February 26, 2015
Thanks to Marshall Faintich and other alert birders in this area, I was able to see -- and photograph -- a Smith's Longspur today, my first life bird of the year. Two birds of those species were identified at the Shenandoah Valley Regional Airport over the past couple days, and my initial skepticism was quickly dispelled as photos taken by Marshall and by Brenda Tekin clearly showed several key field marks such as two white feathers on the outer edges of the tail, rather than just one such tail feather on each side for the more-common Lapland Longspur. Unfortunately, none of my photos (several dozen at least) showed the tail feathers very well.
There were five other birders with me at the airport this afternoon -- from Roanoke, Charlottesville, and Danville. For them to drive so far was a good indication of how significant this finding was. I had to wait at least 15 minutes before the target bird finally made its appearance, but the wait (in the cold) was worth it. No doubt the recent snow storms created this special opportunity, as many ground-foraging birds are forced to move to cleared areas along roads whenever their preferred open-field habitats become snow-covered.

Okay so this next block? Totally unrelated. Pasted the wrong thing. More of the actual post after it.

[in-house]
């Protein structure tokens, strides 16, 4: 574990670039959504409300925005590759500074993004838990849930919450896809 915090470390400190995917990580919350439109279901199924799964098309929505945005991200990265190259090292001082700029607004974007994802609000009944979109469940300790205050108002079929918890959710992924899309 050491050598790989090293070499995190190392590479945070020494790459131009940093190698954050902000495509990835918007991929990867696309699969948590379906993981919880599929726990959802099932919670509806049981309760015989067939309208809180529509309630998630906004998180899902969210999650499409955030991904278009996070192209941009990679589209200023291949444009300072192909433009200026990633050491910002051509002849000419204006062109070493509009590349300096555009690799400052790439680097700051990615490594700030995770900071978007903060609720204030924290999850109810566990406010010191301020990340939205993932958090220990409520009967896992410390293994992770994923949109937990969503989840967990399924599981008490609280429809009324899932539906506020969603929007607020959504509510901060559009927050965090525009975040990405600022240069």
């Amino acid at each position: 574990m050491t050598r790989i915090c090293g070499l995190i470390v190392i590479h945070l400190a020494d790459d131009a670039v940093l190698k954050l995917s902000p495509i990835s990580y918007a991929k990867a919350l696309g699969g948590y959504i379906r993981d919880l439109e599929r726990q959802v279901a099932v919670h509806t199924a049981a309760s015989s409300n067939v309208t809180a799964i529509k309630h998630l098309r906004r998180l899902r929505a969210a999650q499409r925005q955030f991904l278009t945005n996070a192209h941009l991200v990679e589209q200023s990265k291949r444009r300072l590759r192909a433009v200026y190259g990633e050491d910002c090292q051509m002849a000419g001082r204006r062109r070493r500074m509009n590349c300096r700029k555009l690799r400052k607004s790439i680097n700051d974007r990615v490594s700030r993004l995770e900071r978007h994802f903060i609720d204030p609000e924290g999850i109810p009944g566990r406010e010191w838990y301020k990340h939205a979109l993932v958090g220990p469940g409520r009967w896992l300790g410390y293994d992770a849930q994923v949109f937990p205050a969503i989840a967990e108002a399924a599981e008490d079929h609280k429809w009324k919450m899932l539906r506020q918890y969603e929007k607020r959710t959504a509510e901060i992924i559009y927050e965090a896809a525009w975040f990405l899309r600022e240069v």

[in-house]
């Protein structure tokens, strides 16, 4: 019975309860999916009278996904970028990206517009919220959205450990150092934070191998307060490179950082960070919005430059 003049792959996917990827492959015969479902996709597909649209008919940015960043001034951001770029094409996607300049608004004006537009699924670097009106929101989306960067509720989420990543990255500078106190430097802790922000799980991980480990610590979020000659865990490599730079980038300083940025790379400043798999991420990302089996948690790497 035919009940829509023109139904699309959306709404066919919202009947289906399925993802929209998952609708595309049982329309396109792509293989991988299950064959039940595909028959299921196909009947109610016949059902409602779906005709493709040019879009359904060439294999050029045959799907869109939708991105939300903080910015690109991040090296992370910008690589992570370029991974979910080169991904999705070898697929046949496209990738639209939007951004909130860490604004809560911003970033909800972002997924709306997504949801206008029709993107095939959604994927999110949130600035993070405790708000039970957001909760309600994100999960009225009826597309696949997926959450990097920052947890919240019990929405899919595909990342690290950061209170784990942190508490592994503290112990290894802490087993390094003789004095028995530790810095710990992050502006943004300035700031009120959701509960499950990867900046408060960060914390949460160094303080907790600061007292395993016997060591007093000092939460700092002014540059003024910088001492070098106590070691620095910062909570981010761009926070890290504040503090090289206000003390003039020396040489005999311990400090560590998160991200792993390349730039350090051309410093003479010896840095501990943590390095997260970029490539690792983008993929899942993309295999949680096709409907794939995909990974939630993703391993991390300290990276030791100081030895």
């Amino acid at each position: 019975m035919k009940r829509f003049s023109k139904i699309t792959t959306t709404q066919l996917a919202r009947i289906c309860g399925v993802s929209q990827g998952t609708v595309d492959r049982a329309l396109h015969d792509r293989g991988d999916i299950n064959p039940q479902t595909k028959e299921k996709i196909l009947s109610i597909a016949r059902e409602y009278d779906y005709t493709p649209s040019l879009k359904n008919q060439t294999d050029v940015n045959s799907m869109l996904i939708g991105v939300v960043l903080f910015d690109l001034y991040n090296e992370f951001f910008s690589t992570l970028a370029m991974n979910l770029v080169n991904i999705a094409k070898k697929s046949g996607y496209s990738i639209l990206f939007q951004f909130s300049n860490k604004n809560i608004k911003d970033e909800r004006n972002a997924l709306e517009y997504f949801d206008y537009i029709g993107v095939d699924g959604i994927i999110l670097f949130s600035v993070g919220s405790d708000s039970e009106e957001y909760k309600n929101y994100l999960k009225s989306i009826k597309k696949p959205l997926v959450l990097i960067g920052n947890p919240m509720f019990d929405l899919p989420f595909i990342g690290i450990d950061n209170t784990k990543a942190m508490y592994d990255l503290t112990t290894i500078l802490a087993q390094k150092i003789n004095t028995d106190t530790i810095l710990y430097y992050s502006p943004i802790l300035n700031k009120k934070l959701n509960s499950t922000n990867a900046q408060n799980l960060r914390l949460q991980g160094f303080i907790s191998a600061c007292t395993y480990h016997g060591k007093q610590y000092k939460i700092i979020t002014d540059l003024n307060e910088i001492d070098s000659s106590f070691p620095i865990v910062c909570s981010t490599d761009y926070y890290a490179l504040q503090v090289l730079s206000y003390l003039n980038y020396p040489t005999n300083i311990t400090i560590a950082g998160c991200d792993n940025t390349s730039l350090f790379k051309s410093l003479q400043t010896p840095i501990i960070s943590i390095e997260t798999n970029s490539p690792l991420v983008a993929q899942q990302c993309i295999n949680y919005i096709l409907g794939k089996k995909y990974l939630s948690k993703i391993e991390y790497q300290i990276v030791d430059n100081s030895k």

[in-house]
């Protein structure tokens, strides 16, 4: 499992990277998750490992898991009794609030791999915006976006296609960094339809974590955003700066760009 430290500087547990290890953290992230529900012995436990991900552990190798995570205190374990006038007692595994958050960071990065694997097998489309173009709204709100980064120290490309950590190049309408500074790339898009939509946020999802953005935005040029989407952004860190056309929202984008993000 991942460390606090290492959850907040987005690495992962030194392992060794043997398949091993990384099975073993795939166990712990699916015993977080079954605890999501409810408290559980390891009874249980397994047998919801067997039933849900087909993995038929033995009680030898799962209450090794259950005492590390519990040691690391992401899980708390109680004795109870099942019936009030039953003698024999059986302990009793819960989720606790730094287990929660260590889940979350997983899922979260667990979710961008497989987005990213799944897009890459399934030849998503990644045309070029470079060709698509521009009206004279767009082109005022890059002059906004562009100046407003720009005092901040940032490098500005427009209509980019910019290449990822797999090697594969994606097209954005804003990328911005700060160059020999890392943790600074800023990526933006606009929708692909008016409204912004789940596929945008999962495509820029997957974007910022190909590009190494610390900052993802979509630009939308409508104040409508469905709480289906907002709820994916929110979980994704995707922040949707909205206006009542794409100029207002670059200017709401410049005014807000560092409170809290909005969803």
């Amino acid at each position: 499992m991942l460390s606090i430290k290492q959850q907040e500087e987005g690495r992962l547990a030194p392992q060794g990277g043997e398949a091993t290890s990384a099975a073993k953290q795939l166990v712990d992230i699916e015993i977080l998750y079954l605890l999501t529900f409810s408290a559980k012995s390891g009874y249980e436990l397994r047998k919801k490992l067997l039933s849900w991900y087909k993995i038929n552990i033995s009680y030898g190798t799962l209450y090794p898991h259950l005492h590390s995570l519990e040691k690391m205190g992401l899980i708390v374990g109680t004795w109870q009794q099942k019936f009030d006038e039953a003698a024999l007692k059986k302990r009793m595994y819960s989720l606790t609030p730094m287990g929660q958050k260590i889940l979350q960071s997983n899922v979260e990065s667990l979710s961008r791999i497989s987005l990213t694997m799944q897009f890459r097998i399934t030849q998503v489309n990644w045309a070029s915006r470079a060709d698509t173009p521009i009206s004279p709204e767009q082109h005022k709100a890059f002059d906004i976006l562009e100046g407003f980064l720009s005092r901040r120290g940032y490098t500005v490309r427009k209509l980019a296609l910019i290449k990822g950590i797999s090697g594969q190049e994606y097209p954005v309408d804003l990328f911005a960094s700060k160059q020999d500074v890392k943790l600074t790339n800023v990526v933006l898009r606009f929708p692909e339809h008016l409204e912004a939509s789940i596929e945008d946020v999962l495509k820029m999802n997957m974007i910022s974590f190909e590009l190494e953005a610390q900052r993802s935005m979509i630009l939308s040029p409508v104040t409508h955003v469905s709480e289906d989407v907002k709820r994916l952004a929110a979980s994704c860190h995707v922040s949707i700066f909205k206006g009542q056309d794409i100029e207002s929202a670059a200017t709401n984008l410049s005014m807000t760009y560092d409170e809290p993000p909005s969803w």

This is the first time a Smith's Longspur has ever been recorded in Augusta County. [UPDATE: Brenda Tekins informs me that it's the first time one has ever been seen in all of Virginia!] Lapland Longspurs have been seen on occasion in winter months, and some were at the airport yesterday but not today. I last saw a Lapland Longspur in South Dakota in January 2014. This makes #458 on my Life bird list. We also saw several Savannah Sparrows and Horned Larks along the road.
I have posted other photos taken today, and in recent weeks, on my Wild birds yearly photo gallery page. Earlier in the day, after lunch* and before my Latin American Politics class, I made a quick trip over to the North River bridge in Bridgewater. There I saw several interesting birds that had been reported there recently:
It was the first time I had seen a Goldeneye in over a year, I believe. The photo I took was from a distance and in bad lighting, unfortunately. I almost missed seeing the Pintail, which was right next to the shore less than 40 feet away with a group of Mallards, but caught a glance and then took some photos just before I left. It might have been the same one I saw there last month.
* I had lunch with Prof. Robyn Puffenberger, who took her Ornithology class to see the Smith's Longspur at the airport in the morning. Quite a coincidence!